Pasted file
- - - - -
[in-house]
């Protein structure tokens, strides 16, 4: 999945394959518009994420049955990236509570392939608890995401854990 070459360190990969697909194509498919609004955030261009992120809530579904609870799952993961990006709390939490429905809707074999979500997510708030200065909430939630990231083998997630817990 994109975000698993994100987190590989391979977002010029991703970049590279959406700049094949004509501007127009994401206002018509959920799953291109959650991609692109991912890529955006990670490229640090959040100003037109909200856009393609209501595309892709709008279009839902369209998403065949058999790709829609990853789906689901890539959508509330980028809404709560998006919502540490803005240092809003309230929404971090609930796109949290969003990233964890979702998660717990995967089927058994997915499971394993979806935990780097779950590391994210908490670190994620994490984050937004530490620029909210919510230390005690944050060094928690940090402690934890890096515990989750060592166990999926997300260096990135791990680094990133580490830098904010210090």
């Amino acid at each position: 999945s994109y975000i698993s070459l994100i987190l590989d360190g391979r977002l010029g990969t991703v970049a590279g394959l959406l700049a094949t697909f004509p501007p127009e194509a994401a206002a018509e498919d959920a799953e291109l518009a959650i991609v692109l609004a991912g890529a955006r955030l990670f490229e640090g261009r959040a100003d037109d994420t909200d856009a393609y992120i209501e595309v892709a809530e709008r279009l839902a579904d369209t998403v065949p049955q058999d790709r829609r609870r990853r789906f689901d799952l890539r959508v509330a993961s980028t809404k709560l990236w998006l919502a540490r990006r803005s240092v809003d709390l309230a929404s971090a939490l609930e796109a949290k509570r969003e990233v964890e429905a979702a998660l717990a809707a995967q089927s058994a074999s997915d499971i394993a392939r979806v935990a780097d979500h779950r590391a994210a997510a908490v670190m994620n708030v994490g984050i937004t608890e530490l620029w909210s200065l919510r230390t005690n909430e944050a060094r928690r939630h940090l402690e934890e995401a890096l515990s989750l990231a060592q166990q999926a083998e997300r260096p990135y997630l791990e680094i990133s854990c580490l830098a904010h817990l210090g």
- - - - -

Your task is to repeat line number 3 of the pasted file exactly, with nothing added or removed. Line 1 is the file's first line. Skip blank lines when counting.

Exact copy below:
């Amino acid at each position: 999945s994109y975000i698993s070459l994100i987190l590989d360190g391979r977002l010029g990969t991703v970049a590279g394959l959406l700049a094949t697909f004509p501007p127009e194509a994401a206002a018509e498919d959920a799953e291109l518009a959650i991609v692109l609004a991912g890529a955006r955030l990670f490229e640090g261009r959040a100003d037109d994420t909200d856009a393609y992120i209501e595309v892709a809530e709008r279009l839902a579904d369209t998403v065949p049955q058999d790709r829609r609870r990853r789906f689901d799952l890539r959508v509330a993961s980028t809404k709560l990236w998006l919502a540490r990006r803005s240092v809003d709390l309230a929404s971090a939490l609930e796109a949290k509570r969003e990233v964890e429905a979702a998660l717990a809707a995967q089927s058994a074999s997915d499971i394993a392939r979806v935990a780097d979500h779950r590391a994210a997510a908490v670190m994620n708030v994490g984050i937004t608890e530490l620029w909210s200065l919510r230390t005690n909430e944050a060094r928690r939630h940090l402690e934890e995401a890096l515990s989750l990231a060592q166990q999926a083998e997300r260096p990135y997630l791990e680094i990133s854990c580490l830098a904010h817990l210090g």